Should It Stay or Should It Go?

Thursday, March 09, 2006

Breaking Up Ain't Hard to Do (With the Right Soundtrack)



Artist: The Afghan Whigs
Albums: Gentlemen; What Jail is Like (EP)
Source: Bought used (G); Promo (WJIL)

In college I was a creative writing major, but that was mostly practical (seriously - aside from math/science, writing is sort of the closest you can come to learning a practical skill at a liberal-arts school), and my minor was religion. But I would have probably preferred it the other way 'round: I was, and continue to be fascinated by religion, about the stories we tell about the world and the rituals we create to deal with that way of seeing the world.

I am a man of rituals, for sure. The one that's pertinent here is The Break-Up Music Ritual. When I went through a romantic break-up, major or minor, I had a set of records I would listen to. The order I listened in didn't matter (and entree into the ritual playlist was open - my mind was not closed to a new, excellent break-up record), but the ritual was more or less the same: Instead of trying to make myself feel better with counteractive emotional input (ie, listen to happy songs to cheer myself up), I would heighten the feeling, rev it up until it crystalized and became exquisite. Somewhere in there, I'd have a moment of catharsis, with a soundtrack. Then I'd feel OK.

The list went something like: Husker Du's Flip Your Wig (plus usually Warehouse, for good measure), The Mountain Goats' Sweden, Richard & Linda Thompson's Shoot Out the Lights, Superchunk's Foolish, Elvis Costello's This Year's Model, any album by Scrawl, and the platter at hand: Gentlemen, by The Afghan Whigs.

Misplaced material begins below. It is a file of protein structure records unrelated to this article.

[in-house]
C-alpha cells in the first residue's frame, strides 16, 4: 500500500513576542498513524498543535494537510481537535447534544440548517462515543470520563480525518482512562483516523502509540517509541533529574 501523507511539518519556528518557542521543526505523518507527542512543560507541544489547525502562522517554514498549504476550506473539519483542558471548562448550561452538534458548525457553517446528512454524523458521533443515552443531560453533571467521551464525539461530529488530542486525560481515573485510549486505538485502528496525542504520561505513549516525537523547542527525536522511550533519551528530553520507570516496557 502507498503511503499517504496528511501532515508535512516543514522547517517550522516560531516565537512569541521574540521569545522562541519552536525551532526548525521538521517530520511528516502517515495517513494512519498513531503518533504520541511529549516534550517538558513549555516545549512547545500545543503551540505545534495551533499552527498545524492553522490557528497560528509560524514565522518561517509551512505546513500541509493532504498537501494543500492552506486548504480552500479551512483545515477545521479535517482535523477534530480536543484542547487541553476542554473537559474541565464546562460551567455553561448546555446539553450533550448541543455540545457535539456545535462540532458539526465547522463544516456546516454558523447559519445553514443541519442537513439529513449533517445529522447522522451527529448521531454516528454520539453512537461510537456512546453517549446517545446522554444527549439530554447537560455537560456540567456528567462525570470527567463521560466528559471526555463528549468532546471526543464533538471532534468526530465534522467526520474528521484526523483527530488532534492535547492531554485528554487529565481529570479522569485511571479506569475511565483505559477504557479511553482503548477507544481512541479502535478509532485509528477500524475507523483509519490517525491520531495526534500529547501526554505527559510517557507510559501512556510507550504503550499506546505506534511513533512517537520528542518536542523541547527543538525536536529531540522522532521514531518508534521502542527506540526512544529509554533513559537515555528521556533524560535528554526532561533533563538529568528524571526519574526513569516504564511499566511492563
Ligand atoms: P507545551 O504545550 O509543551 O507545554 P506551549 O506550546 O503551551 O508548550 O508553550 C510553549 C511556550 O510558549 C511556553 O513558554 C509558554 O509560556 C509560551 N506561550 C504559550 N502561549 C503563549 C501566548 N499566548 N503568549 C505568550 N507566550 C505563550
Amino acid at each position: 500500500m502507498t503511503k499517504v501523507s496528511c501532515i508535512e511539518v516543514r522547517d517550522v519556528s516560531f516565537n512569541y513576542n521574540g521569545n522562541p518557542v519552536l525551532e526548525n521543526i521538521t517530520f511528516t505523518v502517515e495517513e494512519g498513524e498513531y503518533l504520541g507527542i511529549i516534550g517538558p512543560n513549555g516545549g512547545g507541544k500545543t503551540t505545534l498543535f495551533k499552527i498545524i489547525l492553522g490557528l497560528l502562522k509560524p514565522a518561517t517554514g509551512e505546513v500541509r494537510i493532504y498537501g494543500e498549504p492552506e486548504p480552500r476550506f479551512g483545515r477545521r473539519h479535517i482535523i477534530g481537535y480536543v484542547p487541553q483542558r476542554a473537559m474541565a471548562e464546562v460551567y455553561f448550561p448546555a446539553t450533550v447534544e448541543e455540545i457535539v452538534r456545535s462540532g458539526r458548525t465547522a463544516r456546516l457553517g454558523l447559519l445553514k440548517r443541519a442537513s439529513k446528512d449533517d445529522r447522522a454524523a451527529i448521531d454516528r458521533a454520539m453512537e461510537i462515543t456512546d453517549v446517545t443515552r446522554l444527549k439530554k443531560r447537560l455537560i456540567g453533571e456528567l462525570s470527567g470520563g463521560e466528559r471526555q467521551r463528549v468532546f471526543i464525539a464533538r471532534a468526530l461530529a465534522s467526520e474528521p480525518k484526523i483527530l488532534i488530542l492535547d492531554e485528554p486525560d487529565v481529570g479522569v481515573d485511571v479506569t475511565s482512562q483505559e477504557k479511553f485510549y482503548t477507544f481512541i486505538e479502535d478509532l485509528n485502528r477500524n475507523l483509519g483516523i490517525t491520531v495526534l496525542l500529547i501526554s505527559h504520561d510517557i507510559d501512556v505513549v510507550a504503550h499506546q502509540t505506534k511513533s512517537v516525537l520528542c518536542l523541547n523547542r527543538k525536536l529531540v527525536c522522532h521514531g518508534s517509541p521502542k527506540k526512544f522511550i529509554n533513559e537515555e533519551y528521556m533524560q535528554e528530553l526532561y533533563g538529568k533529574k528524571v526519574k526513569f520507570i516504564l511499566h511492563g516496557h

Each of those records had a role to play in the process; some are blindly angry, some heartbreakingly sad, some defeated, some drawing a semi-articulate triumph out of inarticulate rage. Gentlemen is just plain mean, with singer Greg Dulli taking on the role of the guy who's had the girl, fucked her, fucked her over and moved on when she ran out of whiskey. He knows what he's doing, doesn't apologize for it, and even gets off singing like he's the wounded one at the end of the day.

I could never be that guy, but it sure was cathartic to channel him for 40 minutes or so. It always helped, and for that I am forever grateful to this record; plus, these days I can just enjoy it for being a set of great songs, played with cutting skill and put across just right by all involved.

And of course, here's another thing to be thankful to Eileen for: she loves me for real, and I'm confident that I won't need my Break-Up Music Ritual again.

SISOSIG? Both keepers, I'm afraid. Gentlemen was there for me when I needed it; what kind of guy would I be to ditch it once I no longer required its services? A guy just like Dulli, I guess, but like I said - I ain't that guy. The EP is good fun, too - some live Motown covers, a take on an Ass Ponys tune, and the killer title track.

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